8:18 a.m. — Atlanta
Hello, all, and a Happy Australia Day. Plus, the weekend approacheth, so let’s go.
Let us start with Donna and visit The Poetry Mixtape where she discusses the poetry of song lyrics, through Simon and Garfunkel’s The Boxer. She suggests we: Try taking some of your favorite song lyrics and relining them as poems. To read her post and example head over. I can tell you, now, that it’s a lot of fun and might be used as a step off for a found poem, or an erasure poem.
Joseph Harker’s Reveries takes us into the land of symbols where he encourages us to frolic. There is, in Joseph.’s words, a first part, a tricky part, a trickier part, and an added challenge. Visit to read about symbolism and what he suggests we do to stretch that writing muscle and to read the responses of the people who have been frolicking already.
Over at dVerse, we are asked: For this week’s Poetics, let’s cross some borders with our pens. The lead-up to this is an interesting discussion of borders and when I think of how full of borders my life is, I find a wealth of material to write about, using borders as a start point. Head over to dVerse and try not to get lost in the ballade form waiting in another room.
This week on Poetic Bloomings Marie Elena and Walt ask us to: Colour My World (and we don’t even care if you stay within the lines!). Head over to read the full prompt and our hosts responses.
At The Sunday Whirl, this week’s words come from Alice Hoffman’s book, The Story Sisters. Visit to see the wordle [40, Brenda!] and to read what others have done. Go crush those ashen sisters and scatter their shards…whoops, sorry, I didn’t manage to come up with a poem. My brain picked this out while I was looking at the wordle, just now.
Carry On Tuesday gives us the title of a musical soliloquy by Peggy Lee. To read the line and for a link to hear Lee sing the song, head over. I stopped for a moment to listen. Lordy, what a warm and lovely voice.
I smile as soon as I see the site next on my list. Go to Mad Kane’s Humor Blog for her Limerick-off Mondays and a lot more besides. Go for the laugh. It’s healthy. It doesn’t much matter if you don’t want to write a limerick; reading them brightens a day. Fact.
Over at Jingle Poetry At The Gooseberry Garden the theme for this week is to try a headline poem. They provide links and images from several New York Times articles. Looking towards next week: no theme! A freeforall, you might say.
Visit Magpie Tales for our image prompt. LOVE the image. At first I was startled, then amused, then intrigued. I have left the site; the image has not left my mind.
Poetry Jam, provides us with a prompt from Dani, this week. She talks about sensual poetry and, as sensory imagery is vital to a poet, it is vital you visit. Were you aware there are other senses? Several other senses? Me either. But it makes sense and opens up sensory imagery to even more possibilities.
For you alliterationists out there, ABC Wednesday is doing something new with their introductions: they are introducing their contributors with a mini-interview. This week is Berowne, whom some of you will have stumbled across in our cybering world. I gave you a link to his blog because he uses many of the prompt sites we do, in a completely different way. Visit him, if you haven’t. Your submission does not have to be written. You can submit a photograph or illustration that fits the letter of the week.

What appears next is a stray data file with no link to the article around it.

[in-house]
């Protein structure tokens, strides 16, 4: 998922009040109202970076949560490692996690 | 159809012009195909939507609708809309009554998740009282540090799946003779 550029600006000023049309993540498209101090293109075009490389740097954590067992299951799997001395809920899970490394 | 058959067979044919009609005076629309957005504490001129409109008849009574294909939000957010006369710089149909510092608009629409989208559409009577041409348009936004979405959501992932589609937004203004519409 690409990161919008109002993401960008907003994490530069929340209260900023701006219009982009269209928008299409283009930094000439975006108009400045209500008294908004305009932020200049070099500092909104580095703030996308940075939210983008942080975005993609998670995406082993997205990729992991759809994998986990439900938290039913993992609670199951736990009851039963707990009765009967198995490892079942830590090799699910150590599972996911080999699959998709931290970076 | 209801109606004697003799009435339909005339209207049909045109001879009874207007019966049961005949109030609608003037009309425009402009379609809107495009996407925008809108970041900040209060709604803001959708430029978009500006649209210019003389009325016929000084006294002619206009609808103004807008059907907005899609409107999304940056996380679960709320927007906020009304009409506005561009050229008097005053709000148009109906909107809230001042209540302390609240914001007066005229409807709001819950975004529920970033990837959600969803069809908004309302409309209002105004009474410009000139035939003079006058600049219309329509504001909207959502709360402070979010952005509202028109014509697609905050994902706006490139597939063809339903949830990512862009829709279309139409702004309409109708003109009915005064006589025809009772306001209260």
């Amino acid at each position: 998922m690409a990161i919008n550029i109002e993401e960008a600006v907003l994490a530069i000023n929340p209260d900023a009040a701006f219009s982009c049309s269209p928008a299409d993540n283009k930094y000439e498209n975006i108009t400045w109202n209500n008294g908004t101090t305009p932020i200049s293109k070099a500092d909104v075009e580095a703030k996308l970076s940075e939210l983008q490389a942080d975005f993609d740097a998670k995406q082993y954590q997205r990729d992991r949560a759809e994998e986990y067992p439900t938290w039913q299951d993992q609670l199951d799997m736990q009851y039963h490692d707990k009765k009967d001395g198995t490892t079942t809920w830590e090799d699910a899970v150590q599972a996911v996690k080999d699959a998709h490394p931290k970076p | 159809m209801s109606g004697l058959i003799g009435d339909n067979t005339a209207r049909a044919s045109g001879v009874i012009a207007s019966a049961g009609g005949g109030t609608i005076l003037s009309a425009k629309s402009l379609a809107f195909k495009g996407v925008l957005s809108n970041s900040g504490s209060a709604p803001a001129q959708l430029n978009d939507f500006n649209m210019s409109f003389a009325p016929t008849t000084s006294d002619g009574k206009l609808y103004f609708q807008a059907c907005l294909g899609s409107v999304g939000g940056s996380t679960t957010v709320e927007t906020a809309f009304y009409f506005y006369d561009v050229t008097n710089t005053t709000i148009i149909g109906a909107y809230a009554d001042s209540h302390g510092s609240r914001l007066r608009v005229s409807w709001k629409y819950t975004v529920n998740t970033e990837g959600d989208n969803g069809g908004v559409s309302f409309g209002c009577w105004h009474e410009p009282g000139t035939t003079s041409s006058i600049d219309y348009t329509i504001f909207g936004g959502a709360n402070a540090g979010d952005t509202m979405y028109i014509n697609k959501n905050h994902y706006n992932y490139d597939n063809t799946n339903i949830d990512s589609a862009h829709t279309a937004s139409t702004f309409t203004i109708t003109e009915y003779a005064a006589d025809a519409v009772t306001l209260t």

Over at imaginary garden with real toads we get two possibilities with one visit. On Wednesday Kenia introduces us to Turkish poet Nâzım Hikmet. Then, she asks us to write a futuristic poem. Sounds like fun and different, so go over and read what it’s about. Mary’s prompt for Friday not only asks us to try a conversation poem, but gives wonderful examples. Even if you don’t think conversation is your thing [you might be surprised — there are so many ways of approaching it], visit to read the Naomi Shihab Nye poems, especially the second one. Tidbit: When someone recognizes you in a grocery store/nod briefly and become a cabbage. I know!
The three words this week for Three Word Wednesday are bubble, lumber, and wreck. Remember that it’s all about the three words working together. Reading the definitions allows me to see possibilities and connections. Visit the site for their definitions. They have a particularly good source and I often get ideas from the definitions rather than the given words.
We Write Poems titles their prompt, Kissing the Ceiling. I figure that’s enough to get everyone to visit.
At Poets United, our focus is roads. Where to start? Think about it. Roads is huge. For now head over and read the prompt and look at the gorgeous photographs. Oh, and while you are there you can read this week’s interview, if you aren’t up to your eyebrows in things you know about me.
Over at Patricia K. Lichen, Author her Weekend Haiku & Limericks has the usual three options. Despite needing to get this post written and out, I always find myself checking the links for the three options. It might be fun to connect the three in a poem. This week, among other things, we have e-stewards…
That should keep you off the streets, busy and writing. If you think anyone else would enjoy these, click on the buttons below. If you have questions, ask. If you write in response to any of these, the people whose blogs you visit would love to read your responses. So, post!
Remember: if you have a topic you want me to discuss, tell me. I’ll take on just about anything and if it’s beyond me, I’ll find sources. What niggles? What have you wanted to ask, or know? If you have an announcement you want posted, send it along for Your Serendipity at Thursday Thoughts.
See you Tuesday for an image prompt; next Thursday for an interview with poet, James Brush, if we get it done in time — if not, we have announcements; and Friday for the next roundup of prompts.
Happy writing, everyone.